Why is Health Literacy Important?
What is health literacy and why is it important?
Health literacy can be defined as 'the personal characteristics and social resources needed for individuals and communities to access, understand, appraise and use information and services to make decisions about health.'(WHO, 2015)
How big a problem is health literacy in England?
We know that levels of functional health literacy are low in England. Health information in current circulation is written at too complex a level for 43% of working age adults (16-65 years); this figure rises to 61% if the health information includes numeracy. We do not know how many people are additionally burdened by low interactive and critical health literacy skills but numbers are likely to be even higher.
We also know that low health literacy has real effects on health and illness. In England, older people with low health literacy have higher mortality. Research from the US and Europe shows people with low health literacy are more likely to have a long-term health condition and this is more likely to limit their activities. People with low health literacy rate their health as lower than people with higher health literacy levels; people with low health literacy and lower educational levels are more likely to have unhealthy lifestyles.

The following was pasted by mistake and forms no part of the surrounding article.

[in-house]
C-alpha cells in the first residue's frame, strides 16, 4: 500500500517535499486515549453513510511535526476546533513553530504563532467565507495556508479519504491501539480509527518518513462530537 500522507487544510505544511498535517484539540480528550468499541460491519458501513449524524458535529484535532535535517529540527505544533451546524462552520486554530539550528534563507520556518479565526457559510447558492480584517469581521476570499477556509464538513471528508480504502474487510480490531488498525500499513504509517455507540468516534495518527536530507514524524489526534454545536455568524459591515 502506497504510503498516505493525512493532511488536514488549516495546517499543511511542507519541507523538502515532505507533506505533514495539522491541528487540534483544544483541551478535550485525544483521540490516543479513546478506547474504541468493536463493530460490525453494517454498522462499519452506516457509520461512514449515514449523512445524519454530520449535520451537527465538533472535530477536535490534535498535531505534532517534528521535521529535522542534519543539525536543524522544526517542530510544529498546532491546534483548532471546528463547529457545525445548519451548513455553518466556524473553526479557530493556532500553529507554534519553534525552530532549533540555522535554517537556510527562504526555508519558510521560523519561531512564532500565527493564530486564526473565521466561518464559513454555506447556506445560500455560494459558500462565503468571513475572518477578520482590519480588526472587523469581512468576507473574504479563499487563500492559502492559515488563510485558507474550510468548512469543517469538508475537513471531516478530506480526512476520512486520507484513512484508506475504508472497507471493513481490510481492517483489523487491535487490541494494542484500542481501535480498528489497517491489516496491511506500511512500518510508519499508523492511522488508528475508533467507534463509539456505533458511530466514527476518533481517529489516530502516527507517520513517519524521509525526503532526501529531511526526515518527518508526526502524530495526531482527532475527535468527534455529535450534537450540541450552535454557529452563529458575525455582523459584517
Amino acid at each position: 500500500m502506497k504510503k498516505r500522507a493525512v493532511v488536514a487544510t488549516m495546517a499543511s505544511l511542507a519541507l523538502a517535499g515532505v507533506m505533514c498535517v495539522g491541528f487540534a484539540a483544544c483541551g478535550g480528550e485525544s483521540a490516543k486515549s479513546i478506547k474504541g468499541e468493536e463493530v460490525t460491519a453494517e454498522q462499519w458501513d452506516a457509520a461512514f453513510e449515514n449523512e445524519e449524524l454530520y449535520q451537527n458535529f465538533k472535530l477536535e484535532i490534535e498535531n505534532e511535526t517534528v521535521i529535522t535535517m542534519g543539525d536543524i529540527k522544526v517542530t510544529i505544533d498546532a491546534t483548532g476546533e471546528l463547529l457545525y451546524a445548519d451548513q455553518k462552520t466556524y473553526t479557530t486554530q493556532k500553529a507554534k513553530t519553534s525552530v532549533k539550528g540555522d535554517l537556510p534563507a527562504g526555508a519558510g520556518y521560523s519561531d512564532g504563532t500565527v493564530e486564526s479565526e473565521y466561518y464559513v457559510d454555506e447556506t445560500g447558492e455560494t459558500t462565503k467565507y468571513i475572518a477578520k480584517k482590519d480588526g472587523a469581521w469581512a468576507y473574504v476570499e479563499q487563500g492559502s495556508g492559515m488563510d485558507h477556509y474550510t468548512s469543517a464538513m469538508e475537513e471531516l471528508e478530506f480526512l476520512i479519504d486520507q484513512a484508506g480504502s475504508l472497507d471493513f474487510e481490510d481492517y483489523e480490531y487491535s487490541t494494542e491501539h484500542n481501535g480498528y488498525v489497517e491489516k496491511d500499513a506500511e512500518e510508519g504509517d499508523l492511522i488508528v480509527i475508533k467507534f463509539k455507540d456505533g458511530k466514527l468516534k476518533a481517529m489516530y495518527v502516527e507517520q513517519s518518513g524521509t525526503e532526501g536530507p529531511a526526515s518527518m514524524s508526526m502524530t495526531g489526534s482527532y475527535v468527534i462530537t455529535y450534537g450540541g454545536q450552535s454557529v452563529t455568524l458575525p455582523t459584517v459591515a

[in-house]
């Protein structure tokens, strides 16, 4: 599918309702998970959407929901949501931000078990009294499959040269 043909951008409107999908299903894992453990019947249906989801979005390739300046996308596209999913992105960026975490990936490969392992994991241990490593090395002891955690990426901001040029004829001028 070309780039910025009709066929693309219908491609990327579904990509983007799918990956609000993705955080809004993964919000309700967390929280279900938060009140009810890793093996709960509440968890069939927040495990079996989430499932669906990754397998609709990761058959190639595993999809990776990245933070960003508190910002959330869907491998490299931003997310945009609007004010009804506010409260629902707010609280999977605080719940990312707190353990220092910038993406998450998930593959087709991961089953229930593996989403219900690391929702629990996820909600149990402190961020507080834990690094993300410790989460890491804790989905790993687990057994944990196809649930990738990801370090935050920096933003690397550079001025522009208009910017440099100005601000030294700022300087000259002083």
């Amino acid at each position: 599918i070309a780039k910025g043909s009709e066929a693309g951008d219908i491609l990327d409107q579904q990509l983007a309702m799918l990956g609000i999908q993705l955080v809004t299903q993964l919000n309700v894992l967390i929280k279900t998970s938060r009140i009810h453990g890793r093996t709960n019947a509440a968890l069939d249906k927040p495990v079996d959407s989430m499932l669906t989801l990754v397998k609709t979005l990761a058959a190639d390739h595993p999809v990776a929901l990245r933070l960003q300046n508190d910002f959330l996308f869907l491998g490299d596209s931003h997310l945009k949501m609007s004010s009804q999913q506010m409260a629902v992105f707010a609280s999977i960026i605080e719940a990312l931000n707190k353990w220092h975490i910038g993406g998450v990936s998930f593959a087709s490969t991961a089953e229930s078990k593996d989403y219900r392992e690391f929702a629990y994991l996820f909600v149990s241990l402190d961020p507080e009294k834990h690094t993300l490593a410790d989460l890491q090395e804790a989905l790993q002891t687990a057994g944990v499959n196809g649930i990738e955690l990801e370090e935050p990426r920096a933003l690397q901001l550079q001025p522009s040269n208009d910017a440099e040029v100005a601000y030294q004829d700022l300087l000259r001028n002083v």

Health literacy is a social determinant of health and is strongly linked with other social determinants such as poverty, unemployment and membership of a minority ethnic group. Where health literacy differs from these other social factors is that it is, potentially, open to change through improving health systems and building patient and public awareness and skills.
Our current list of stakeholders is:
- Primary and Community Health Trusts
- Hospital Trusts
- Government Departments (Health and Education)
- The National Institute of Adult Continuing Education
- Health academics
- Educational academics
- Non-government organisations
- Citizens Advice Bureaux
- Health care practitioners
- Service users
- Local authorities